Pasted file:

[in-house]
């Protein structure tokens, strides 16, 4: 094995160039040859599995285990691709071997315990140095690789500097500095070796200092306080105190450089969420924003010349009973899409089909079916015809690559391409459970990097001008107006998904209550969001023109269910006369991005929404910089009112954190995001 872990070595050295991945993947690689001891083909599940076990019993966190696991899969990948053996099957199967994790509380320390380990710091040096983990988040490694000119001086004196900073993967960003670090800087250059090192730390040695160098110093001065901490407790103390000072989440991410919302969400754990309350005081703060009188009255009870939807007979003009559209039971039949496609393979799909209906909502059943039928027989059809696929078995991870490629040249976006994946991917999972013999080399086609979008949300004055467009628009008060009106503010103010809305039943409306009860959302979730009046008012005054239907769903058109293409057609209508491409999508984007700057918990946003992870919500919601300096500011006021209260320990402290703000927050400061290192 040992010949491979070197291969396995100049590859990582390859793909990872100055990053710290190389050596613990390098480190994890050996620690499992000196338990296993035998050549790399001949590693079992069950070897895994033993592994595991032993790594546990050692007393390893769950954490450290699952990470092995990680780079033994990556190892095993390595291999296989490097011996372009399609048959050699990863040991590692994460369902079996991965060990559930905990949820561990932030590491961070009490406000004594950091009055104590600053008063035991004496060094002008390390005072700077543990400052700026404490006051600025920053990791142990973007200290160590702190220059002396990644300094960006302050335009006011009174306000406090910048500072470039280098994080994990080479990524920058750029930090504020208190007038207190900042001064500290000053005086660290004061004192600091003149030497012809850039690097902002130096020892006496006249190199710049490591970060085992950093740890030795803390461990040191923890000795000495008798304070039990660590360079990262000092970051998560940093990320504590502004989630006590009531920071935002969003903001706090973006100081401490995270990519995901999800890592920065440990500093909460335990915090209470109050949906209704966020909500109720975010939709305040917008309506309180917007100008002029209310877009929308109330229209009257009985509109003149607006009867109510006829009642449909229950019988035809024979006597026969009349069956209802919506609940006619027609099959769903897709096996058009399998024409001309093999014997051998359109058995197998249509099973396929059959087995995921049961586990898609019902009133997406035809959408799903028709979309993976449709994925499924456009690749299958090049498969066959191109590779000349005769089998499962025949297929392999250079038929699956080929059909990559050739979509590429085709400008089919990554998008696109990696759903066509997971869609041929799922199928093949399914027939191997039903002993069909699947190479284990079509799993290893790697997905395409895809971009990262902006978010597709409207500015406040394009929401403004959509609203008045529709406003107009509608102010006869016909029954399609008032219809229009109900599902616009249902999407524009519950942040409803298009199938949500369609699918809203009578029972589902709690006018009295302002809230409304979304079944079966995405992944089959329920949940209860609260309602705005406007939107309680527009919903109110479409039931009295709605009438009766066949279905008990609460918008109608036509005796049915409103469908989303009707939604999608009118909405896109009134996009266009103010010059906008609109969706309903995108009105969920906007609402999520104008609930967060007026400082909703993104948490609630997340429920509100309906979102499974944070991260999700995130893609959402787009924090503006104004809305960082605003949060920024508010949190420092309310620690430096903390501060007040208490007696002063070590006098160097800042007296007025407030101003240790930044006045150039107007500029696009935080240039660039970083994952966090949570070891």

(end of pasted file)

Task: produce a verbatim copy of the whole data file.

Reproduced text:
[in-house]
């Protein structure tokens, strides 16, 4: 094995160039040859599995285990691709071997315990140095690789500097500095070796200092306080105190450089969420924003010349009973899409089909079916015809690559391409459970990097001008107006998904209550969001023109269910006369991005929404910089009112954190995001 872990070595050295991945993947690689001891083909599940076990019993966190696991899969990948053996099957199967994790509380320390380990710091040096983990988040490694000119001086004196900073993967960003670090800087250059090192730390040695160098110093001065901490407790103390000072989440991410919302969400754990309350005081703060009188009255009870939807007979003009559209039971039949496609393979799909209906909502059943039928027989059809696929078995991870490629040249976006994946991917999972013999080399086609979008949300004055467009628009008060009106503010103010809305039943409306009860959302979730009046008012005054239907769903058109293409057609209508491409999508984007700057918990946003992870919500919601300096500011006021209260320990402290703000927050400061290192 040992010949491979070197291969396995100049590859990582390859793909990872100055990053710290190389050596613990390098480190994890050996620690499992000196338990296993035998050549790399001949590693079992069950070897895994033993592994595991032993790594546990050692007393390893769950954490450290699952990470092995990680780079033994990556190892095993390595291999296989490097011996372009399609048959050699990863040991590692994460369902079996991965060990559930905990949820561990932030590491961070009490406000004594950091009055104590600053008063035991004496060094002008390390005072700077543990400052700026404490006051600025920053990791142990973007200290160590702190220059002396990644300094960006302050335009006011009174306000406090910048500072470039280098994080994990080479990524920058750029930090504020208190007038207190900042001064500290000053005086660290004061004192600091003149030497012809850039690097902002130096020892006496006249190199710049490591970060085992950093740890030795803390461990040191923890000795000495008798304070039990660590360079990262000092970051998560940093990320504590502004989630006590009531920071935002969003903001706090973006100081401490995270990519995901999800890592920065440990500093909460335990915090209470109050949906209704966020909500109720975010939709305040917008309506309180917007100008002029209310877009929308109330229209009257009985509109003149607006009867109510006829009642449909229950019988035809024979006597026969009349069956209802919506609940006619027609099959769903897709096996058009399998024409001309093999014997051998359109058995197998249509099973396929059959087995995921049961586990898609019902009133997406035809959408799903028709979309993976449709994925499924456009690749299958090049498969066959191109590779000349005769089998499962025949297929392999250079038929699956080929059909990559050739979509590429085709400008089919990554998008696109990696759903066509997971869609041929799922199928093949399914027939191997039903002993069909699947190479284990079509799993290893790697997905395409895809971009990262902006978010597709409207500015406040394009929401403004959509609203008045529709406003107009509608102010006869016909029954399609008032219809229009109900599902616009249902999407524009519950942040409803298009199938949500369609699918809203009578029972589902709690006018009295302002809230409304979304079944079966995405992944089959329920949940209860609260309602705005406007939107309680527009919903109110479409039931009295709605009438009766066949279905008990609460918008109608036509005796049915409103469908989303009707939604999608009118909405896109009134996009266009103010010059906008609109969706309903995108009105969920906007609402999520104008609930967060007026400082909703993104948490609630997340429920509100309906979102499974944070991260999700995130893609959402787009924090503006104004809305960082605003949060920024508010949190420092309310620690430096903390501060007040208490007696002063070590006098160097800042007296007025407030101003240790930044006045150039107007500029696009935080240039660039970083994952966090949570070891």